We sustain a massive global ‘fast food’ market because we consume mainly sugar and starch that white capitalist farmers produce, through cheap Black and Brown labour, as feed for the creatures they keep incarcerated in breeding pens across the landscapes of the North and South. We consume chickens, pigs, and cows are fed on genetically modified and hybridized soy and maize/corn. This ‘fast food’ masket is directly responsible for the diabetes and hypertension that is steadily killing us in our middle years. Many of the vegetables that we might occasionally put on our plates are also heavily contaminated and polluted by fertilizers, pesticides, preservatives and a host of other chemicals that destroy our organs and keep us in the cycle of chronic illness, medication and eventual early death.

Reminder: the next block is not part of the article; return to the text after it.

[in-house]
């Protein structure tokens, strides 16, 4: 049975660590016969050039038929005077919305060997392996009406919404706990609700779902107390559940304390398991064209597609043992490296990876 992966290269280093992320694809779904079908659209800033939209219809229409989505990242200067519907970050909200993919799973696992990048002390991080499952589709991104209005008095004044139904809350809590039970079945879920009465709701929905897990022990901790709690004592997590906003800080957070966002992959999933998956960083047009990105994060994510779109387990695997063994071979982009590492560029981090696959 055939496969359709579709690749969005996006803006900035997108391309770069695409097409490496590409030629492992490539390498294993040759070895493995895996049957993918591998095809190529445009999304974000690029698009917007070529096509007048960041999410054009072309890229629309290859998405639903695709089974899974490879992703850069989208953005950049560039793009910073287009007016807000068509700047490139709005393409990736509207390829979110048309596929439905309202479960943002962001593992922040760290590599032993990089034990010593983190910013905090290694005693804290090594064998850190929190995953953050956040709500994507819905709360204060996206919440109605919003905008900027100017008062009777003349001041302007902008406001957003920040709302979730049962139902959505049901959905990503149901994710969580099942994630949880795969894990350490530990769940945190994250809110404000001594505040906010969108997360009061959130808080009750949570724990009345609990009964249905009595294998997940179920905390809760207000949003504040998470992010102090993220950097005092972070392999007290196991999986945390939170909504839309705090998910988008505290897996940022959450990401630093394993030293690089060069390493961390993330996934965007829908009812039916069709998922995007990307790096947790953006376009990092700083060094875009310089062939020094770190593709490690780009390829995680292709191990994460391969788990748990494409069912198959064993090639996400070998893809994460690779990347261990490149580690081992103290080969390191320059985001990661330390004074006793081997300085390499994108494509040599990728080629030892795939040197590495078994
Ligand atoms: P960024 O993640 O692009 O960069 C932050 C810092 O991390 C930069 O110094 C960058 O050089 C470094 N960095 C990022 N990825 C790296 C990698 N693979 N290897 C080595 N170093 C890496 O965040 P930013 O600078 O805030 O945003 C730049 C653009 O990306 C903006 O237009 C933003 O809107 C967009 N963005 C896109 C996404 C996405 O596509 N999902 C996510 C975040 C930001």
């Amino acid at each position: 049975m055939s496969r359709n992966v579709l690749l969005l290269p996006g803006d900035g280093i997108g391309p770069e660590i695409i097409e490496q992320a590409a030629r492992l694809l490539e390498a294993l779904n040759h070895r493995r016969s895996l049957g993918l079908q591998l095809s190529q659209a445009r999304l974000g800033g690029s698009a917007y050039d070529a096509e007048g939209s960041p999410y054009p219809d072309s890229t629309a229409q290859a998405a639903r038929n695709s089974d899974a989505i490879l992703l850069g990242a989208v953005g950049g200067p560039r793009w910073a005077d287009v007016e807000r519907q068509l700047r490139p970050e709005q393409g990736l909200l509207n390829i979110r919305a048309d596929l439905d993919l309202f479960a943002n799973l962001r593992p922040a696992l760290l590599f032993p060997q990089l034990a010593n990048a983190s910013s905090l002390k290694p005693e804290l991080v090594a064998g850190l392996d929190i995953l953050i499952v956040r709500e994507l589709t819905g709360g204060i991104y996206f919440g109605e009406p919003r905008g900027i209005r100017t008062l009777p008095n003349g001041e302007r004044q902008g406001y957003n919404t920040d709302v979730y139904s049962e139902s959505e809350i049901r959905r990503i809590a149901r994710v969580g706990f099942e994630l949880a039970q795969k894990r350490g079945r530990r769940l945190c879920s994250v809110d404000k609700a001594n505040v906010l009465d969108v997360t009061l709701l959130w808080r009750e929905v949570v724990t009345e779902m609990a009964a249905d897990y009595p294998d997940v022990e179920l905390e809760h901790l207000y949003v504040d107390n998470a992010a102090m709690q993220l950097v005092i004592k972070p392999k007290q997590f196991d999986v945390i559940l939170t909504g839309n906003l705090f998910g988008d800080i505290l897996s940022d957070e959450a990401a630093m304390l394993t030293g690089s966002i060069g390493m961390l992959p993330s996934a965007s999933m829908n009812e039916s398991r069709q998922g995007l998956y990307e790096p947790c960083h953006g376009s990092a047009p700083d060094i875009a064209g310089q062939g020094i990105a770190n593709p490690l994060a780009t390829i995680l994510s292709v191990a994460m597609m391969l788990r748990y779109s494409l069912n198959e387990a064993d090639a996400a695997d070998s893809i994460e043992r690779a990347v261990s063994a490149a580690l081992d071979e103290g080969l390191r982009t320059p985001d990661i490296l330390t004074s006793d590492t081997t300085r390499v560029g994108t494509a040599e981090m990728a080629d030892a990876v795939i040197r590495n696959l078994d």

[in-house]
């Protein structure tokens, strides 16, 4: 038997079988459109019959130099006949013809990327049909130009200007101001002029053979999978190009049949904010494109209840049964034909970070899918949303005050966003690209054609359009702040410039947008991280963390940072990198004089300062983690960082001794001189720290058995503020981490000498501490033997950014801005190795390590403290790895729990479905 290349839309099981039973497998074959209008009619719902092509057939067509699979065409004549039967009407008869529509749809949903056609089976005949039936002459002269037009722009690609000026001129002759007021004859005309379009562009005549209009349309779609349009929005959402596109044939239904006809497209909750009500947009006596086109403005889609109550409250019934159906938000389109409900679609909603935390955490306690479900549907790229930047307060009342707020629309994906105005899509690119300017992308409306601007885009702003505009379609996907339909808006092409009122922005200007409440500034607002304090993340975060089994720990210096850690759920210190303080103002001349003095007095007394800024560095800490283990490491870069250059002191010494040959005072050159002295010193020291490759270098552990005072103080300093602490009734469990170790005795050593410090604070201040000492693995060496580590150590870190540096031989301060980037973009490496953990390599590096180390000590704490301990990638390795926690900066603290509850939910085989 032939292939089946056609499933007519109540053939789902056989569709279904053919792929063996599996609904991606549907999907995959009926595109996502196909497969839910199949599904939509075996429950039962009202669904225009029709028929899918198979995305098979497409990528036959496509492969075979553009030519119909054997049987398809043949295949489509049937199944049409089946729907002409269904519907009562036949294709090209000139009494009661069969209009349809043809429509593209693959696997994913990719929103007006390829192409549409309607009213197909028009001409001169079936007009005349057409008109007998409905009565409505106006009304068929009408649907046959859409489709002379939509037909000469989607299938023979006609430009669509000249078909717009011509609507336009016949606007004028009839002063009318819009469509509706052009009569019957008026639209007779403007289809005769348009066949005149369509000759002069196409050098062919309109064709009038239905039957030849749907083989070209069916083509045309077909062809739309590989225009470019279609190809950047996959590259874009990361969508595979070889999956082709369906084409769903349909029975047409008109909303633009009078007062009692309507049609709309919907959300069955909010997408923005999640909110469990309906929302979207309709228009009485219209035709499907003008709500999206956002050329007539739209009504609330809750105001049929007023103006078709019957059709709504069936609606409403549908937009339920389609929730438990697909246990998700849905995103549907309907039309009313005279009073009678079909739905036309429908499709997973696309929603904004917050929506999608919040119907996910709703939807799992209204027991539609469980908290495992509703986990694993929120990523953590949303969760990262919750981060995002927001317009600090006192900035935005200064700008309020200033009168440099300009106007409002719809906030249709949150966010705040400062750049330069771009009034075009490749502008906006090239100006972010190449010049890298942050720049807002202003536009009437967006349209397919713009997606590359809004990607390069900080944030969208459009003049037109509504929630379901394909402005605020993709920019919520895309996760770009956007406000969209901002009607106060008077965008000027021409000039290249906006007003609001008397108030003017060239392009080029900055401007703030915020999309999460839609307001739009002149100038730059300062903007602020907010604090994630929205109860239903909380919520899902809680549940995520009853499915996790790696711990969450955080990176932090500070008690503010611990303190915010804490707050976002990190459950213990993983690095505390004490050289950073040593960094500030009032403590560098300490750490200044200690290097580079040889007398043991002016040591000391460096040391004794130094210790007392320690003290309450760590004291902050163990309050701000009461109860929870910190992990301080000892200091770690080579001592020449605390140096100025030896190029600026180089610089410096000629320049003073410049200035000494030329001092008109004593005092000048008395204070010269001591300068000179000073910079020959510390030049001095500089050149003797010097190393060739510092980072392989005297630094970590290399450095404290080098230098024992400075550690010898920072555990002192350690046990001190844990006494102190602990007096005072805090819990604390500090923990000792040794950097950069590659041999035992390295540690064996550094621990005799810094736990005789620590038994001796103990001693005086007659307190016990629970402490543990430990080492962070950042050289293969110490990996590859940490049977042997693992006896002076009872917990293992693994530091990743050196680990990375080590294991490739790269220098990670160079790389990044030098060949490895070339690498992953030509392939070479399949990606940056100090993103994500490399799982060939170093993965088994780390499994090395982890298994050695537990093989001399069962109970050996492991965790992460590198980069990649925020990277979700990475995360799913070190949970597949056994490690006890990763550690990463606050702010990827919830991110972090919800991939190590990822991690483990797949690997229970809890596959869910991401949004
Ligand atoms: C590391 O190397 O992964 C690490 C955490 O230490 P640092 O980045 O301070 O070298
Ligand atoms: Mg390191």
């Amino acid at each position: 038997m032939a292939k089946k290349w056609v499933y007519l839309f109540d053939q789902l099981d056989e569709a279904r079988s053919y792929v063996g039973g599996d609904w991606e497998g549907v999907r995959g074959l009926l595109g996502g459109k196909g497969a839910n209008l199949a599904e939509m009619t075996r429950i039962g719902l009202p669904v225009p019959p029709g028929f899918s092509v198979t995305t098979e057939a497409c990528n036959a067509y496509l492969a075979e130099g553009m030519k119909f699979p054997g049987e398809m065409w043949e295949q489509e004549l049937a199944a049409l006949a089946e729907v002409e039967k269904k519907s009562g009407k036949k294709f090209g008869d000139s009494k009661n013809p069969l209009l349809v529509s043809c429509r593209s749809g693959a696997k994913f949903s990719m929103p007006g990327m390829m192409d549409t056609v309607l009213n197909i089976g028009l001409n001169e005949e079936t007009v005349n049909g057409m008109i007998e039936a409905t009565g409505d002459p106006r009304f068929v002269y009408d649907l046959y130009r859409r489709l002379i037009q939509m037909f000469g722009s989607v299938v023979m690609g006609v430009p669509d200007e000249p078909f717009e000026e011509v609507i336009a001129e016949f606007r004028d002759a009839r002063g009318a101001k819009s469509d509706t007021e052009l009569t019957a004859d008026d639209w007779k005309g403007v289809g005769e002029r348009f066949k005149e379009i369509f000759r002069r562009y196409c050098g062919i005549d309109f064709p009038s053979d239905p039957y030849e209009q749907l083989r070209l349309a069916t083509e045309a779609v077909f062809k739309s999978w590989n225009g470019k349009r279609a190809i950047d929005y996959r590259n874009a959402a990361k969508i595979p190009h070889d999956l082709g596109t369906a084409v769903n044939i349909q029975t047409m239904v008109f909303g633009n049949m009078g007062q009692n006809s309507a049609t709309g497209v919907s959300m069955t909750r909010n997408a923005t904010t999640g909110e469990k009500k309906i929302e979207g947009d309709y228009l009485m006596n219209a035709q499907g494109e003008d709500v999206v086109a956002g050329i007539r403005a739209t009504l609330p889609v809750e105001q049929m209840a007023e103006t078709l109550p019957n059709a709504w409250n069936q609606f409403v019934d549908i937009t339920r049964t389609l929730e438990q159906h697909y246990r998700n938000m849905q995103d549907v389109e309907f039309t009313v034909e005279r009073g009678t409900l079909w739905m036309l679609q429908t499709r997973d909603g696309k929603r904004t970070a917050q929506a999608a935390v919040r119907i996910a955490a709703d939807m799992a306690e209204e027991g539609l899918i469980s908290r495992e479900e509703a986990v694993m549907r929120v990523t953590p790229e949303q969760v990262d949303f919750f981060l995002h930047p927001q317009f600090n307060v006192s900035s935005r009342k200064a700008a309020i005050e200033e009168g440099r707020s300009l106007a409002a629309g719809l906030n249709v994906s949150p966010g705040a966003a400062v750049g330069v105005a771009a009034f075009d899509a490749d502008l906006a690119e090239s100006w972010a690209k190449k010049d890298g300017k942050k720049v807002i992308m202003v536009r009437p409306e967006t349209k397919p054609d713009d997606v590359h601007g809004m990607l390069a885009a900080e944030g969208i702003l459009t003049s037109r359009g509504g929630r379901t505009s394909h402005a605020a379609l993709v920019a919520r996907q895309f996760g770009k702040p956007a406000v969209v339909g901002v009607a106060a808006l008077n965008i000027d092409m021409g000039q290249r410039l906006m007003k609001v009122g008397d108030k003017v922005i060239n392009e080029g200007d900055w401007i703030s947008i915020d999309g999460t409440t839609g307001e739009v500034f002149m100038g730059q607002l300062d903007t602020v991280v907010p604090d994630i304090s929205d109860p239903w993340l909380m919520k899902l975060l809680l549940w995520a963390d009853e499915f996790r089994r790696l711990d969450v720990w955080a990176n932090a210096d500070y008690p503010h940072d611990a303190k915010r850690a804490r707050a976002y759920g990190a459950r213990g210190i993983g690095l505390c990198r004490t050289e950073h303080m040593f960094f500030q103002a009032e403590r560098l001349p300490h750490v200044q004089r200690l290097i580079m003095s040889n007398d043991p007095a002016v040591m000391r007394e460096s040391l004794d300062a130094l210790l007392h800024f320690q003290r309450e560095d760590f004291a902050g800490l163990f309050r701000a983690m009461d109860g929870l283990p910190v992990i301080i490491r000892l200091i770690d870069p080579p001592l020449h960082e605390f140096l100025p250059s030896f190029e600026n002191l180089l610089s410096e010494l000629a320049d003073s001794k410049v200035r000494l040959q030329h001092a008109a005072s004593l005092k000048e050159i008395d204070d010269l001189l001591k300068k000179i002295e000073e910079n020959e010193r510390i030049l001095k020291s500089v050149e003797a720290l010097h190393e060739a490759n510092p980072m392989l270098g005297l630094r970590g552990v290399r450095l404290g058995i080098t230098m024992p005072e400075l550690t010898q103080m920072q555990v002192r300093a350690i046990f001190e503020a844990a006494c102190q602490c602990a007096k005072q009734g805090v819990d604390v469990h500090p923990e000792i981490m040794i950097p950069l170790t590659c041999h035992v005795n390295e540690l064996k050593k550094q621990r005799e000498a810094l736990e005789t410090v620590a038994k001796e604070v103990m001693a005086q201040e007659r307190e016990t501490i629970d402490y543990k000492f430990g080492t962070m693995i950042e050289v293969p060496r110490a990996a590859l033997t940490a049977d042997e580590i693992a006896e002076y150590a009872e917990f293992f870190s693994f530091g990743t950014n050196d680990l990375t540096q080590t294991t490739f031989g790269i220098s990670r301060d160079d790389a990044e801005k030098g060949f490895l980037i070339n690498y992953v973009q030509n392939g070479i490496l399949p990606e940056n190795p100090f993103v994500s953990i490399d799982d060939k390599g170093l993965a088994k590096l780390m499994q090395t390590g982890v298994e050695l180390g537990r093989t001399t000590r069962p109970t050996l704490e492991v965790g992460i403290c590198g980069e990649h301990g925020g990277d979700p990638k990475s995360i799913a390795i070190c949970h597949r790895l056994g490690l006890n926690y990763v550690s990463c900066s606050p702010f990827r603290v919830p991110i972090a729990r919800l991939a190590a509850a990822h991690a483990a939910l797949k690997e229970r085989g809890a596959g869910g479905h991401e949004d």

This is the most important reason why we have to re-imagine our feminism as a collective and personal project of redefining solidarity not just among humans, but with other living creatures as well. Becoming vegan as a political expression of radical activism and as an expression of self love is crucial to creating an alternative world.
How can Contemporarity enable a re-connect with the efforts to retrieve ancestry as a source of power and resistance?
For the past 500 years, our Black bodies and psyches have been devastated and mauled physically, psychologically and spiritually by capitalism and Christianity. We carry a lot of trauma in our bodies, which is reflected in the many illnesses we suffer and in many of the fractures which are destroying our communities. These contemporary challenges have instigated our consciousness as Black women. We have a deep longing for narratives and legacies of struggle as we search for our wholeness. We want to reconnect with who we were before colonialism ruptured and destroyed the spiritual connectivity that existed in African communities.